** Note from R. R. Hoes:  The present Harlem, in N. Y. City.


Source: Hoes, Roswell Randall (comp.), Baptismal and Marriage Registers of the Old Dutch Church of Kingston, Ulster County, New York, Baltimore, MD: Genealogical Publishing Co., Inc., 1997 (originally published by DeVinne Press (New York), 1891).



Court Records

From the Court Minutes of Esopus (now Kingston, NY):

Page 278, 2 Mar 1666
Harmen Hendericks requests in a petition,...Also that Francois Le Cheer may also for the last two years assist in contributing towards the preacher's salary,...
To which is replied: ...also that Francois Le Cheer shall assist in contributing one-third of the last two years...

Page 357, 29 Jun/9 Jul 1667
...Jannetje Hillebrants, wife of Francois LeCheer, declares having heard at the house of Henderick Martensen, he being about to depart, that Hendrick Jochemsen should have said, "Why should not Beeckman's son watch as well as my son?" not knowing to whom Hederick Jochemsen should have said the same...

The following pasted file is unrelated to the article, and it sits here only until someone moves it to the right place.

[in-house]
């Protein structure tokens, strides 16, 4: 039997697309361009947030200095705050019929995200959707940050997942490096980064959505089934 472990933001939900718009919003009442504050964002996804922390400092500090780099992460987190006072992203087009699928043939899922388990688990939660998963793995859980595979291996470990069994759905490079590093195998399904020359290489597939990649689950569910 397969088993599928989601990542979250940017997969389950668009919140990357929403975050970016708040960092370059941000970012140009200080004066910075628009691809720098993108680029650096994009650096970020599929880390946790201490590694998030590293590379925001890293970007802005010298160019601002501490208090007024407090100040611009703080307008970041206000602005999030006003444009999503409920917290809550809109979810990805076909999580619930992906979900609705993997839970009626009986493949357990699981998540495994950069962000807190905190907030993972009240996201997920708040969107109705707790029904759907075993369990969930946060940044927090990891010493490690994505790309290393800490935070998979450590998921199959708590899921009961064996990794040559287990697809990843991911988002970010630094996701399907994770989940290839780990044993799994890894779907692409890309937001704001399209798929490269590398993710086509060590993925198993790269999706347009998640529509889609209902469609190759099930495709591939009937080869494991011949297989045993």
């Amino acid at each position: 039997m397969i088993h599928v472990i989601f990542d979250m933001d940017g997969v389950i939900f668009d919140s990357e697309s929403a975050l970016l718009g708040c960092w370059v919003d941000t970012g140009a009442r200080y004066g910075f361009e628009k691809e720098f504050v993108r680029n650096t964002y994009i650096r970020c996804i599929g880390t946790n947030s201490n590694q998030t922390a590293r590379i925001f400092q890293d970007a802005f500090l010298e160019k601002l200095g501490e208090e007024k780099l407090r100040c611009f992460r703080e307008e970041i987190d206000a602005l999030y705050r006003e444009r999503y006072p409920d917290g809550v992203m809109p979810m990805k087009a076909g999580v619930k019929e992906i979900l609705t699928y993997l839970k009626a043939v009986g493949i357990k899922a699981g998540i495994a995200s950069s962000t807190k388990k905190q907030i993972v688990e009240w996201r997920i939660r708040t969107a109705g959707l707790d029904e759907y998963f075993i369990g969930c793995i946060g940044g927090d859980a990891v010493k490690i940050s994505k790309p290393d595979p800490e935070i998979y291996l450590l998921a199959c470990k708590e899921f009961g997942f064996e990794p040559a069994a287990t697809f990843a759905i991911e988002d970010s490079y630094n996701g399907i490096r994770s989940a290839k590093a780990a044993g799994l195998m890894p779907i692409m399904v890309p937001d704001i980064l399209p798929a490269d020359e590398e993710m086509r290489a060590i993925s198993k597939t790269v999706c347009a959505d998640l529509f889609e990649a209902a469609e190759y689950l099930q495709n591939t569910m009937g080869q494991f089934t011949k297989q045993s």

Page 366, 1 Nov 1667

Schout Beeckman, Plaintiff
vs. Francoys Le Schier, Defendant
Plaintiff says that defendant has behaved very badly against Michiel Verbruggen,and has badly pushed and beaten him, and has hurt his ribs, on which account he has lodged a complaint, and demands a fine, in consequence of 100 gldrs. Defendant admits having beaten Michiel Verbrugge with a stick so that he fell to the ground. The hon. court orders defendant, for his insolence committed against Michiel Verbrugge, to pay a fine of 50 gldrs.

Page 371, 8 Nov 1667, New Style

Michiel Verbrugh, Plaintiff
vs. Francoys Le Schier, Defendant